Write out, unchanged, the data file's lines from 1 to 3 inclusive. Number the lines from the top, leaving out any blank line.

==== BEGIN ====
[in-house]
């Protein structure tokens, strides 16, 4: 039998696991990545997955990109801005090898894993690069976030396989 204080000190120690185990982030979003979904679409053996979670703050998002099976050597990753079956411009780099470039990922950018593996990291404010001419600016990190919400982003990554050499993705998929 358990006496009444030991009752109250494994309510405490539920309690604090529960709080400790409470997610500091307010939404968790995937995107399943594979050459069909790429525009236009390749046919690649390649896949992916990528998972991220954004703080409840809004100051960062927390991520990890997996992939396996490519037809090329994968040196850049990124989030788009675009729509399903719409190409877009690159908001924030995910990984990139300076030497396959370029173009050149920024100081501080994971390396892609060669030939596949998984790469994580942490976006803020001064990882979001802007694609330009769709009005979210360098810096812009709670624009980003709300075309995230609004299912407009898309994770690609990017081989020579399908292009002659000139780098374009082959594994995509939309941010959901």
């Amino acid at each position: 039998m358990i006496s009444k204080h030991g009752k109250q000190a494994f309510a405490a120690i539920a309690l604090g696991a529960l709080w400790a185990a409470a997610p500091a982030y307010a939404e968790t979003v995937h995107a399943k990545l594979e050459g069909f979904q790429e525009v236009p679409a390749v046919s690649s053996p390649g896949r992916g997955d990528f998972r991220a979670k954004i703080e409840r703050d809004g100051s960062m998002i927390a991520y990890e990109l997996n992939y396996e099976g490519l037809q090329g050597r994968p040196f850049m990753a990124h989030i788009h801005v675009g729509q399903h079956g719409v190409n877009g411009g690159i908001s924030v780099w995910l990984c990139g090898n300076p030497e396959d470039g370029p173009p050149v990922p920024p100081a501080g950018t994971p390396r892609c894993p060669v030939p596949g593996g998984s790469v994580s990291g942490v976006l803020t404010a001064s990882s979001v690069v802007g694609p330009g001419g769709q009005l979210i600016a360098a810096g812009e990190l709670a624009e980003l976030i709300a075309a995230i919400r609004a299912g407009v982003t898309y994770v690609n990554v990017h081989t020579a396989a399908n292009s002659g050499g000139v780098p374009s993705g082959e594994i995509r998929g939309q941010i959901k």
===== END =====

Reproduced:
[in-house]
């Protein structure tokens, strides 16, 4: 039998696991990545997955990109801005090898894993690069976030396989 204080000190120690185990982030979003979904679409053996979670703050998002099976050597990753079956411009780099470039990922950018593996990291404010001419600016990190919400982003990554050499993705998929 358990006496009444030991009752109250494994309510405490539920309690604090529960709080400790409470997610500091307010939404968790995937995107399943594979050459069909790429525009236009390749046919690649390649896949992916990528998972991220954004703080409840809004100051960062927390991520990890997996992939396996490519037809090329994968040196850049990124989030788009675009729509399903719409190409877009690159908001924030995910990984990139300076030497396959370029173009050149920024100081501080994971390396892609060669030939596949998984790469994580942490976006803020001064990882979001802007694609330009769709009005979210360098810096812009709670624009980003709300075309995230609004299912407009898309994770690609990017081989020579399908292009002659000139780098374009082959594994995509939309941010959901």
């Amino acid at each position: 039998m358990i006496s009444k204080h030991g009752k109250q000190a494994f309510a405490a120690i539920a309690l604090g696991a529960l709080w400790a185990a409470a997610p500091a982030y307010a939404e968790t979003v995937h995107a399943k990545l594979e050459g069909f979904q790429e525009v236009p679409a390749v046919s690649s053996p390649g896949r992916g997955d990528f998972r991220a979670k954004i703080e409840r703050d809004g100051s960062m998002i927390a991520y990890e990109l997996n992939y396996e099976g490519l037809q090329g050597r994968p040196f850049m990753a990124h989030i788009h801005v675009g729509q399903h079956g719409v190409n877009g411009g690159i908001s924030v780099w995910l990984c990139g090898n300076p030497e396959d470039g370029p173009p050149v990922p920024p100081a501080g950018t994971p390396r892609c894993p060669v030939p596949g593996g998984s790469v994580s990291g942490v976006l803020t404010a001064s990882s979001v690069v802007g694609p330009g001419g769709q009005l979210i600016a360098a810096g812009e990190l709670a624009e980003l976030i709300a075309a995230i919400r609004a299912g407009v982003t898309y994770v690609n990554v990017h081989t020579a396989a399908n292009s002659g050499g000139v780098p374009s993705g082959e594994i995509r998929g939309q941010i959901k």